How Costs and Fees Compare between Various Alternative Investments


Being a relatively new field of interest, alternative investment have been slowly gaining popularity, largely with an audience that likes investing for the fun of it as well as the potential of high returns. These are usually the people who can stomach the high risk involved in these investments. In other words, alternative investments are for those investors who have been in the game for quite some time and have picked up tricks along the way. These sophisticated investors understand what they are getting into by investing in this unique field of options. This is mostly because investing in alternative funds requires a substantial investment as there are a number of costs and fees involved.

Depending on the type of investment, fees can be high or low as there are several other costs involved other than the amount of money you invest initially. Commission costs as well as the cost of hiring an expert for advice also add to the expense. Additionally, in case of an alternative investment there are other costs you incur after the purchase in order to maintain the investment in its original state. For example, a property has to be maintained otherwise it will start looking shabby and after a couple of years, start degenerating which would require renovation costs as well. In order to avoid these renovation costs, regular maintenance of the property has to be carried out to ensure it stays in good condition.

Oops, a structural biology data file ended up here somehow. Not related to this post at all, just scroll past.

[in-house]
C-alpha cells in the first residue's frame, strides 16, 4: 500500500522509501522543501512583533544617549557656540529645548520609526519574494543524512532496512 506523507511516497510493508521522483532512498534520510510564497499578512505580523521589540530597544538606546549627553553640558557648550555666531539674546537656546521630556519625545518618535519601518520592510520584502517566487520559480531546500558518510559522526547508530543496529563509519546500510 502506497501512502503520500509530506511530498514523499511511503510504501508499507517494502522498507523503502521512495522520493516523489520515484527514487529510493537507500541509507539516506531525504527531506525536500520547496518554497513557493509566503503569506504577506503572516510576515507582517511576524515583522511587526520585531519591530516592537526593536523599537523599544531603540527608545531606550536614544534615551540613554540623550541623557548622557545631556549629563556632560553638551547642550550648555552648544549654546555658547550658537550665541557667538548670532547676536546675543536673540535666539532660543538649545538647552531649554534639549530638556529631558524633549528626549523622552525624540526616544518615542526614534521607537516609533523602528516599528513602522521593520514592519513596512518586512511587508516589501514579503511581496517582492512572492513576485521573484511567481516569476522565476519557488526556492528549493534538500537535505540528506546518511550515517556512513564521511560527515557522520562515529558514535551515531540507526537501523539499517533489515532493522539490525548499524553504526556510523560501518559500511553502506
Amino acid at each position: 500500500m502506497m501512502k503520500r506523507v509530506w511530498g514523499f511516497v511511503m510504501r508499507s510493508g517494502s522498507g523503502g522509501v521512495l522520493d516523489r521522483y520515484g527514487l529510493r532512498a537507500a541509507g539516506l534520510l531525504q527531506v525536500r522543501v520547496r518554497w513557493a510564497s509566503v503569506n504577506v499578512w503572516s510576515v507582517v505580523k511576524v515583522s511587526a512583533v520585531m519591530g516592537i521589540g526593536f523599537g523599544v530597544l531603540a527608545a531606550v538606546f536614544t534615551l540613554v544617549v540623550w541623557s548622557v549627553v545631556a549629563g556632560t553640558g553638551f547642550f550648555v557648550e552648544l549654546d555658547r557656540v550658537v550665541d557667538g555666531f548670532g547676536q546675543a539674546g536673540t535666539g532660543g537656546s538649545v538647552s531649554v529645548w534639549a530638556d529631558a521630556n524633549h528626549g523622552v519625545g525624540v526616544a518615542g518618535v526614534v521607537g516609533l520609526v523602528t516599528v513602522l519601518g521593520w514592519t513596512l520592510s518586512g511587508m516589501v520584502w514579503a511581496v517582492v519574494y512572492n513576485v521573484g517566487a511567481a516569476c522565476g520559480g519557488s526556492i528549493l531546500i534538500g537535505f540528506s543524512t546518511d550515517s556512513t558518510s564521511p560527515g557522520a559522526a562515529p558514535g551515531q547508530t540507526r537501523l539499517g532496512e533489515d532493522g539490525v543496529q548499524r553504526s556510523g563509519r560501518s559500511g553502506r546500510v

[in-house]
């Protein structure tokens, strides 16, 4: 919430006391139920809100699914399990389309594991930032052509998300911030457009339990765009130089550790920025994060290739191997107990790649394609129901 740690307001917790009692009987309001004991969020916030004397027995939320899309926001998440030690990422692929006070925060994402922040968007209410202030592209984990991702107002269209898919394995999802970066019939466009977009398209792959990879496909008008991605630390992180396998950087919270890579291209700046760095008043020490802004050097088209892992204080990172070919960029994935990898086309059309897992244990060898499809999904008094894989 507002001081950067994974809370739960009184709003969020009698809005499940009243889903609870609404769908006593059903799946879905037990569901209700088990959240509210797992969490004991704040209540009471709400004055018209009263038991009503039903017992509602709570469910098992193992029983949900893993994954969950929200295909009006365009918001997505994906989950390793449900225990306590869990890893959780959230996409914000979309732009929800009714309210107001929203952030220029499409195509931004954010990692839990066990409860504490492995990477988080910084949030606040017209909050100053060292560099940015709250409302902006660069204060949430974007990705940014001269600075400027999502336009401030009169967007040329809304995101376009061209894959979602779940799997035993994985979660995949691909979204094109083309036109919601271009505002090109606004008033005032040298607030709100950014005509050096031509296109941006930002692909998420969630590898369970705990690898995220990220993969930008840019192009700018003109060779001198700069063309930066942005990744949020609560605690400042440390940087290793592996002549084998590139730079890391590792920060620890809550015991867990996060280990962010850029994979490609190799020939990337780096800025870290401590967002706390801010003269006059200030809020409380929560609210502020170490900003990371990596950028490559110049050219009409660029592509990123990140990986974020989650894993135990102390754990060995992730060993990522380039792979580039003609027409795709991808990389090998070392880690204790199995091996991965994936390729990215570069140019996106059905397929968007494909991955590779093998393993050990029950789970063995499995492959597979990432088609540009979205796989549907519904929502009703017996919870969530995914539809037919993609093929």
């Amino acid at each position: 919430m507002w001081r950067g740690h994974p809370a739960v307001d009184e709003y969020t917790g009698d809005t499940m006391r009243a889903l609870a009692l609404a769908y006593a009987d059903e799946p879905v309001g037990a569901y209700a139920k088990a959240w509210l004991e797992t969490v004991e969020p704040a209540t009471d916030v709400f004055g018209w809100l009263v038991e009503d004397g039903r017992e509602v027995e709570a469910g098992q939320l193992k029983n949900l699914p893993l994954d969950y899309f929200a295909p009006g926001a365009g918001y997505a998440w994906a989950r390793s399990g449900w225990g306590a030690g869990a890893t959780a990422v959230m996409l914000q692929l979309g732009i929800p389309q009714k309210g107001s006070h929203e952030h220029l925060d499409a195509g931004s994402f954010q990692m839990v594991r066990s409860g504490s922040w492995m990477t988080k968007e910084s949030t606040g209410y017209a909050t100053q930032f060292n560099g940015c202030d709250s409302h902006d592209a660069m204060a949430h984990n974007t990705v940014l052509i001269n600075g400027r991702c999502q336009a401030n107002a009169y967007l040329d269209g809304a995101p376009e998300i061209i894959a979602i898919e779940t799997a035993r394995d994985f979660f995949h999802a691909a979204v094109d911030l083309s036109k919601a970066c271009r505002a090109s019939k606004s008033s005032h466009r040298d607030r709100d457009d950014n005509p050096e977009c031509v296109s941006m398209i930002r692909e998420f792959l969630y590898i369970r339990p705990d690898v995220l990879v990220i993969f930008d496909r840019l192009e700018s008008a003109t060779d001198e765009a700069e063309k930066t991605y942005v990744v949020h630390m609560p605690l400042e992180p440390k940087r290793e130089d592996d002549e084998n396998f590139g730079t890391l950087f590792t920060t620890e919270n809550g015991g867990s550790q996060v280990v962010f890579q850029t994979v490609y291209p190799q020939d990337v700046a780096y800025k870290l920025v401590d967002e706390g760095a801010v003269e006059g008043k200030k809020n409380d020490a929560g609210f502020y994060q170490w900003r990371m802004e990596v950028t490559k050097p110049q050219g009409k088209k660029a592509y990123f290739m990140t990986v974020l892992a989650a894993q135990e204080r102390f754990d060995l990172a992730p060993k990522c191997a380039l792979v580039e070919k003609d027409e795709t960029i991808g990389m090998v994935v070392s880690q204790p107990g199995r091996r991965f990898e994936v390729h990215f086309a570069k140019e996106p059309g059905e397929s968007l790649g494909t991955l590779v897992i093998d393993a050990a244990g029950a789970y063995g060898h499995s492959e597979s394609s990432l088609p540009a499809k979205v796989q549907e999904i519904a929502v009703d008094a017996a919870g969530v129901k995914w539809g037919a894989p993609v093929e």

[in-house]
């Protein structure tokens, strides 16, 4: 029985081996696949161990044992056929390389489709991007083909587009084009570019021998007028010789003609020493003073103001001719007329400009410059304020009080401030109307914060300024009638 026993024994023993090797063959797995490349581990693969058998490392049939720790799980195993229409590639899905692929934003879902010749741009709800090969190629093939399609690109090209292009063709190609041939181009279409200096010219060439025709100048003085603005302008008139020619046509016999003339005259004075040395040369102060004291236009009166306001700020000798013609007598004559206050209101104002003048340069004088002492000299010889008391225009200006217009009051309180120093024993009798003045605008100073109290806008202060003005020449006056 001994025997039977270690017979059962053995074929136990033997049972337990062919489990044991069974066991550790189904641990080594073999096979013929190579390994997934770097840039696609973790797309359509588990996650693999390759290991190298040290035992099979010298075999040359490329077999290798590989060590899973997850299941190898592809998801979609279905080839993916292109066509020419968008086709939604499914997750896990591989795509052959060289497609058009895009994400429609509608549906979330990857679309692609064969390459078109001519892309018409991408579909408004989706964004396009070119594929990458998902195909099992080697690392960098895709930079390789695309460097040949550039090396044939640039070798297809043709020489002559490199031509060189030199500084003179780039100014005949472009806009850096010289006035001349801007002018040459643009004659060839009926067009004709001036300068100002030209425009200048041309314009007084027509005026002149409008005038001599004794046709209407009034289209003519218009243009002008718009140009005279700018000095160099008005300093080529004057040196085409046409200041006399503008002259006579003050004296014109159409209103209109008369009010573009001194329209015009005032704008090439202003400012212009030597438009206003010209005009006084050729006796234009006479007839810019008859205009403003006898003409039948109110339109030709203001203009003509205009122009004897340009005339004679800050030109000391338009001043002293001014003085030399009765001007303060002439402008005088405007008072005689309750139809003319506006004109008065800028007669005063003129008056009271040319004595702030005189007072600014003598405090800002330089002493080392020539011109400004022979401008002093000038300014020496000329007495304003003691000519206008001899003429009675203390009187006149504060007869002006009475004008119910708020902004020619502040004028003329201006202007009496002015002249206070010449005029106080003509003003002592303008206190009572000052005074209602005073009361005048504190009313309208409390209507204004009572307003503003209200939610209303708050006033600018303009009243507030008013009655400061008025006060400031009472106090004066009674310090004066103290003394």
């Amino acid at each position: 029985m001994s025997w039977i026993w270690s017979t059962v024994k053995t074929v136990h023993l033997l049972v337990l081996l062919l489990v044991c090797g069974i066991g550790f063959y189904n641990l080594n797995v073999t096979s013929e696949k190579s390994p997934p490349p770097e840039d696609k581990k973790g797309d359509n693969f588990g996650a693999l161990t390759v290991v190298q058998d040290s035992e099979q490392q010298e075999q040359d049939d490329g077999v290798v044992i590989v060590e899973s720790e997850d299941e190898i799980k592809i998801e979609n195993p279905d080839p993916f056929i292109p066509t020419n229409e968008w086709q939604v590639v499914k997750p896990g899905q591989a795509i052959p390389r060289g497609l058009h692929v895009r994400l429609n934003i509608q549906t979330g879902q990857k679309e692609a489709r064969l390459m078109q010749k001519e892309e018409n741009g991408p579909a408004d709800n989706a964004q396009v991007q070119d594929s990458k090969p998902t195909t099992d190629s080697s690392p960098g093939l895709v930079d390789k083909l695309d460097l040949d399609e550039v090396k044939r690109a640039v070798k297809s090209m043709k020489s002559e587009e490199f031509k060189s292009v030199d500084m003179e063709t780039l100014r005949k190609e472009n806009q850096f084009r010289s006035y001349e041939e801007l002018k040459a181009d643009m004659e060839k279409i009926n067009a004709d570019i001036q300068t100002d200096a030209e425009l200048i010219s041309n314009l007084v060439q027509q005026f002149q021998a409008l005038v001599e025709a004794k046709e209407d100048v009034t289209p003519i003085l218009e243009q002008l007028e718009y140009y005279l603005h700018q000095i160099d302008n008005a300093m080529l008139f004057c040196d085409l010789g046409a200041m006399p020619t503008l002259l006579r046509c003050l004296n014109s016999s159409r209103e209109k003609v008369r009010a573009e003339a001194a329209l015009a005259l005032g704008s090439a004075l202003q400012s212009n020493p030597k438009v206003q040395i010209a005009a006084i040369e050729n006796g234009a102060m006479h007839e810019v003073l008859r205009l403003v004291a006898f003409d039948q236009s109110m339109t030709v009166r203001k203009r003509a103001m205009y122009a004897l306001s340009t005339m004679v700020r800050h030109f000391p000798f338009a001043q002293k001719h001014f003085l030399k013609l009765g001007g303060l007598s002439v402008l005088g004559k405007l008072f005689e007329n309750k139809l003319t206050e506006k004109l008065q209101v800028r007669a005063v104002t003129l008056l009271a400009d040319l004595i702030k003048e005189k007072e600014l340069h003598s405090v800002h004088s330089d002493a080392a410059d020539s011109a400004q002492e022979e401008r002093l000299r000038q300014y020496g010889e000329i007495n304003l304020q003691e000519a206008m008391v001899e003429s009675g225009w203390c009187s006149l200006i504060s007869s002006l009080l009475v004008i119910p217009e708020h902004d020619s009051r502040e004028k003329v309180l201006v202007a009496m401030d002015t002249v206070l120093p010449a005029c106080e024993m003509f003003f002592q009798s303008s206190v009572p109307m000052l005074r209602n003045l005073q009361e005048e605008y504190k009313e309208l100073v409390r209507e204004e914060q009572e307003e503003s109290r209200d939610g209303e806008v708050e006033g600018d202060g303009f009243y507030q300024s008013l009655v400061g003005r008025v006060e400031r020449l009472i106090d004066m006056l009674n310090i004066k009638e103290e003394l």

Then there are storage costs if the alternative option you are purchasing has to be stored until it is ready to be sold off for a profit. For example, wine is an alternative asset that has to be stored at a certain temperature in order to maintain its quality. This would lead to additional semi-annual or annual costs until the time when it has to be sold. These extra charges need to be considered when an investor is purchasing an alternative option. Another set of costs, that although optional are highly advised, are insurance costs which would be incurred for the alternative option to secure your investment in case it is damaged.

When it comes to fees, one of the major costs is those of the fund manager or the investment agent who will manage your investment and guide you regarding the best time to sell it off. By the end of the investment, there are a number of fees the fund manager charges. These charges include an initial fee as well as an agreed upon annual charge. Apart from these fees, there might also be the performance fee which could add up to a good percentage of the profit.

The performance cost is also a kind of ‘insurance’ to ensure that the manager handles the investment wholeheartedly. This is the motivating factor or the incentive for the fund manager to make the investment for the manager worthwhile as well as make the best decisions that will make the most profits. Due to the fact that the fund manager’s proper handling of all the steps of the investment would make him more money is the reason he will do his job well.

However, in some cases, the fund manager is also making money from a second source which is directly related to the outcome of the investment. This is why it is essential to ensure that the manager’s interests and the investor’s interests are on the same page. It is also of critical importance that the fee structure is as transparent as possible to ensure no arguments arise after the profits are made. This can be done by deducting the fees percentage of the manager as well as all other costs in the first place when calculating profits so it becomes clear what the actual returns will be.

One of the main reasons alternative investments should only be opted for by the more sophisticated investors is because they would be able to see through the fund manager’s actions to ensure he is not trying to outsmart them or being outsmarted himself by other traders. When the investor is experienced, the manager will not try to pull any tricks and the entire investment process would go smoother.